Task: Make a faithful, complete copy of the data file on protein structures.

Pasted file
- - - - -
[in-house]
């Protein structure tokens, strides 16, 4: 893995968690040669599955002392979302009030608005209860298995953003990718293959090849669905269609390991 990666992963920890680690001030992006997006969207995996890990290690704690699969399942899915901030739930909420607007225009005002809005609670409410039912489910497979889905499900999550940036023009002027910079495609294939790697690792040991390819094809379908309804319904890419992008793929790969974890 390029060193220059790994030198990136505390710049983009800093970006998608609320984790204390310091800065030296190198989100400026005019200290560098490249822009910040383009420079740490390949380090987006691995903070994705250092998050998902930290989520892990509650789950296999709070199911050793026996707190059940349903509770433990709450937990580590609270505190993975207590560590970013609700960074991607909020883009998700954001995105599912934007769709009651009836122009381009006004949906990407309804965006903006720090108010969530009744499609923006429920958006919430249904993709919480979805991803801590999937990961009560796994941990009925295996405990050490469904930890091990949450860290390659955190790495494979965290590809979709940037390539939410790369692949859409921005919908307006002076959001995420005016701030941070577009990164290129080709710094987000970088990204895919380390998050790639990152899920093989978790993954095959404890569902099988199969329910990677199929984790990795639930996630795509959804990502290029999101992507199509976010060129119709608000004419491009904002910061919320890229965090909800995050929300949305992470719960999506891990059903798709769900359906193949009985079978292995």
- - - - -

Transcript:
[in-house]
């Protein structure tokens, strides 16, 4: 893995968690040669599955002392979302009030608005209860298995953003990718293959090849669905269609390991 990666992963920890680690001030992006997006969207995996890990290690704690699969399942899915901030739930909420607007225009005002809005609670409410039912489910497979889905499900999550940036023009002027910079495609294939790697690792040991390819094809379908309804319904890419992008793929790969974890 390029060193220059790994030198990136505390710049983009800093970006998608609320984790204390310091800065030296190198989100400026005019200290560098490249822009910040383009420079740490390949380090987006691995903070994705250092998050998902930290989520892990509650789950296999709070199911050793026996707190059940349903509770433990709450937990580590609270505190993975207590560590970013609700960074991607909020883009998700954001995105599912934007769709009651009836122009381009006004949906990407309804965006903006720090108010969530009744499609923006429920958006919430249904993709919480979805991803801590999937990961009560796994941990009925295996405990050490469904930890091990949450860290390659955190790495494979965290590809979709940037390539939410790369692949859409921005919908307006002076959001995420005016701030941070577009990164290129080709710094987000970088990204895919380390998050790639990152899920093989978790993954095959404890569902099988199969329910990677199929984790990795639930996630795509959804990502290029999101992507199509976010060129119709608000004419491009904002910061919320890229965090909800995050929300949305992470719960999506891990059903798709769900359906193949009985079978292995």